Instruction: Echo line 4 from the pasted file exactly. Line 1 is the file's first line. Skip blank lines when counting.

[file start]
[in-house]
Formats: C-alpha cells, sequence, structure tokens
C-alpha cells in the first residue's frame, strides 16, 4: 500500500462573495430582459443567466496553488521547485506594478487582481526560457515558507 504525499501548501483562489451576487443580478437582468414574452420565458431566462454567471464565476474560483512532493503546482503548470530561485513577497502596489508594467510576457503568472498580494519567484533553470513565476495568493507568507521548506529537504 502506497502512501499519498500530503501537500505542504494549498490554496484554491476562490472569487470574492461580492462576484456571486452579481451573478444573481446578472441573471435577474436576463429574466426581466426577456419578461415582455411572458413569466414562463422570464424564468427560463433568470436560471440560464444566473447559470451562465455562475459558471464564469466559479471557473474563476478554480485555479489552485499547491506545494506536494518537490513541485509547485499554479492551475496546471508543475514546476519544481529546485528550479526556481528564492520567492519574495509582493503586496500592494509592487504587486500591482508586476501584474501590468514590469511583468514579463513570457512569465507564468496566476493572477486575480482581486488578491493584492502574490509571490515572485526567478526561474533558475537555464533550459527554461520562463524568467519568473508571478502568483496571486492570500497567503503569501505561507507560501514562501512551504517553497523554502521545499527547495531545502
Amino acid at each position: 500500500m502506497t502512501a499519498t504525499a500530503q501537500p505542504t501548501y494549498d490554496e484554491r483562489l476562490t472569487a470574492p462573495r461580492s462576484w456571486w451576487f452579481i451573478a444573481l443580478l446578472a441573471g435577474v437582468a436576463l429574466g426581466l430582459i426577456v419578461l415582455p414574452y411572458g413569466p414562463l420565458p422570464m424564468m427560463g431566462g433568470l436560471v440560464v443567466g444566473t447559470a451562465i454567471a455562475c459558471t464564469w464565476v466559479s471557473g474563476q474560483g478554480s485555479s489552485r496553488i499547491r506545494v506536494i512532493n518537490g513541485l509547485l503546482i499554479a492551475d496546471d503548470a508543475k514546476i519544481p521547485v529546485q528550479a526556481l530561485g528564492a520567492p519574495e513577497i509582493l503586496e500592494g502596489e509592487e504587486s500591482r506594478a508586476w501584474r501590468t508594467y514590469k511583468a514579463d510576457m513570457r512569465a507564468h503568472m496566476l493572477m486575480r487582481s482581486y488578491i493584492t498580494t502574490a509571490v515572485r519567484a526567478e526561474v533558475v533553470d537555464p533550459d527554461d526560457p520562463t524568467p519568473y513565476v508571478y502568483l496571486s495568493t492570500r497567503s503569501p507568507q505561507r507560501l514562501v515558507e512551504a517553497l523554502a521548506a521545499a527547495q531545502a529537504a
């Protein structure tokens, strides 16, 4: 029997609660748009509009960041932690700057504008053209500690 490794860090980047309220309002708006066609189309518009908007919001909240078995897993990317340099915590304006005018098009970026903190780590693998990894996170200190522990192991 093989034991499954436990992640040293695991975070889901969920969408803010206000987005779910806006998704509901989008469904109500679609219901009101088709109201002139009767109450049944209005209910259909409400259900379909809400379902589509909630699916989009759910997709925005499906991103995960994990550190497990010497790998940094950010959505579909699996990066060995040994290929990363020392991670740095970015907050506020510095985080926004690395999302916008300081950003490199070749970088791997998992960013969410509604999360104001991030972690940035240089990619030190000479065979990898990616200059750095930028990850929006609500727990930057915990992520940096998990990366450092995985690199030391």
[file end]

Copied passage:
Amino acid at each position: 500500500m502506497t502512501a499519498t504525499a500530503q501537500p505542504t501548501y494549498d490554496e484554491r483562489l476562490t472569487a470574492p462573495r461580492s462576484w456571486w451576487f452579481i451573478a444573481l443580478l446578472a441573471g435577474v437582468a436576463l429574466g426581466l430582459i426577456v419578461l415582455p414574452y411572458g413569466p414562463l420565458p422570464m424564468m427560463g431566462g433568470l436560471v440560464v443567466g444566473t447559470a451562465i454567471a455562475c459558471t464564469w464565476v466559479s471557473g474563476q474560483g478554480s485555479s489552485r496553488i499547491r506545494v506536494i512532493n518537490g513541485l509547485l503546482i499554479a492551475d496546471d503548470a508543475k514546476i519544481p521547485v529546485q528550479a526556481l530561485g528564492a520567492p519574495e513577497i509582493l503586496e500592494g502596489e509592487e504587486s500591482r506594478a508586476w501584474r501590468t508594467y514590469k511583468a514579463d510576457m513570457r512569465a507564468h503568472m496566476l493572477m486575480r487582481s482581486y488578491i493584492t498580494t502574490a509571490v515572485r519567484a526567478e526561474v533558475v533553470d537555464p533550459d527554461d526560457p520562463t524568467p519568473y513565476v508571478y502568483l496571486s495568493t492570500r497567503s503569501p507568507q505561507r507560501l514562501v515558507e512551504a517553497l523554502a521548506a521545499a527547495q531545502a529537504a